Interview: Adam Pascal Looks Back on His Career in a New Streaming Concert
Adam Pascal…So Far streams on Stellar on Tuesday, August 17.
Just as Rent is turning 25, original star Adam Pascal is looking back on his career. In the streaming concert Adam Pascal...So Far, airing Tuesday, August 17, on Stellar, the original Roger takes us through hits from Rent and Aida, Memphis and Pretty Woman, and much more. Here, Pascal discusses the show and tells us what to expect.
Tell me about this concert.
For the past couple years, I've been doing an acoustic show which is a retrospective of my career. I play something from every show I've been in and I talk about where I was in my life when I was in each of these shows. I was commissioned during the lockdown to do a recorded version of it, and so that's what I did. When I perform the show live, I'm talking to the audience, and when I was recording it, I wanted to be able to capture some of that, but I didn't want to talk to the camera. So I had a buddy of mine, Jarrod Emick, come over and interview me, and we'll intercut that into the show. Interspersed between the songs is Jarrod and I sitting around with a couple of beers talking.
What are some of the songs we'll hear?
I play my audition songs for Rent and Aida, which people are always excited about. The song I auditioned for Rent with was "Red Hill Mining Town" by U2, and my Aida audition song was "Vienna" by Billy Joel. From Chicago, I do "Funny Honey," which is a Roxie song, even though I played Billy Flynn. People seem to like those.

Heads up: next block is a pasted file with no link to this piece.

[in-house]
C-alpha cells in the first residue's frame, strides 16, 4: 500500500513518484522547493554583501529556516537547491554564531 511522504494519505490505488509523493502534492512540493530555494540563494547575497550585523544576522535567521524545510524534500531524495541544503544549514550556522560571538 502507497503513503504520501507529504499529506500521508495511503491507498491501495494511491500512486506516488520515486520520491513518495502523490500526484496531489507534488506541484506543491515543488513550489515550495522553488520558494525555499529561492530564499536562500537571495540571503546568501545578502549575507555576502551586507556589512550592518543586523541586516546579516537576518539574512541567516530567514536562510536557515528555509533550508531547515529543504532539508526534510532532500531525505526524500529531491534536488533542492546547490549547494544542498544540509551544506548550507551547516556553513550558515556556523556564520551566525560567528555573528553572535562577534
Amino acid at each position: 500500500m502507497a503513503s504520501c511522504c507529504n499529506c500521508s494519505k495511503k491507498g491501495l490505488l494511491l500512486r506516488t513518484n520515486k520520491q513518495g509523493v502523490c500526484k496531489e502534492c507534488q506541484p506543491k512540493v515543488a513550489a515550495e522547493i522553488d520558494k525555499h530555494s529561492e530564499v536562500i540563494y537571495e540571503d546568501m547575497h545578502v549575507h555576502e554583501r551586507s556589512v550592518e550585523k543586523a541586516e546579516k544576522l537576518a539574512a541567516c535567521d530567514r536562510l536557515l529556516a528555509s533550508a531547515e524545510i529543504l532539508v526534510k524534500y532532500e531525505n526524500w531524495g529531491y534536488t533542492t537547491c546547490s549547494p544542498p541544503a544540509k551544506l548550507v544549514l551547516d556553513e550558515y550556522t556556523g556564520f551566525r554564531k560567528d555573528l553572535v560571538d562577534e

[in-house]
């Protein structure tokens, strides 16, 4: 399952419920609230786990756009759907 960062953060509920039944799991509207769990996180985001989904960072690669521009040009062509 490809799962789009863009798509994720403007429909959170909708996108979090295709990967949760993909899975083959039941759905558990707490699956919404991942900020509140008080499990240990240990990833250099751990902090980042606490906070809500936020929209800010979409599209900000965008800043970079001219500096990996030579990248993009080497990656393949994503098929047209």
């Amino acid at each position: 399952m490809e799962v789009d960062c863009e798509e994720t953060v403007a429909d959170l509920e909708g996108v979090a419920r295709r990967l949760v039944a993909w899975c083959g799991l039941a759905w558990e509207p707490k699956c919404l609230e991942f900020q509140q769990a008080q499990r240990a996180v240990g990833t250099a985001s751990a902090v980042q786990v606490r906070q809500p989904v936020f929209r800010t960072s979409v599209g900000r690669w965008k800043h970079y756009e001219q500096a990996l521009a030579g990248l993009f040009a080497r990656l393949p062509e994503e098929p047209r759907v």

How did you record this? Was it just you in your house, basically?
Yes. The way I recorded it, and because of the nature of what I had to do...I didn't do it all at once. I shot maybe two songs a day over the course of five days. I had to record the songs on three separate 4k cameras, and I then had to upload the footage, which took several hours. Which was fine. But it worked out better that way. I think it captures it as well as I could have captured it.
Is it hard to do a concert without the audience?
It's hard when you don't have that response from the audience. During lockdown, I did a lot of different types of recorded or live or Zoom stuff. I also did stuff in a club on a stage, which the most unnerving of all of it.
I'm fine doing it in my living room, but doing it in a club with no audience was horrible. I hated it and I didn't even give a good performance. I was thrown by the whole thing.
We just passed the 25th anniversary of Rent? What is it like to look back on that experience?
The most ironic thing about the whole situation is that I'm playing this character who...All he wants to do is create something he will be remembered for. And I have now become known for that show and that song, and I was a similar person to Roger in that regard. I always wanted that, because I'm a songwriter. I've been connected to and synonymous with this show and song in a way that I have always dreamed of, playing a character who has always wanted to be connected to something like this. I think Roger would have given his right arm to have been in something like Rent.
Does it amaze you that Rent is now a staple of school and community theater groups around the world?
I don't spend a lot of time thinking about it, but I'm amazed by it. Not by the success of the show, but that I'm a part of that. That's what I find so amazing. I think the show deserves all it's achieved. I'm fascinated that I'm part of it, because I think I'm just a schmo from Syosett. I'm amazed by my own career.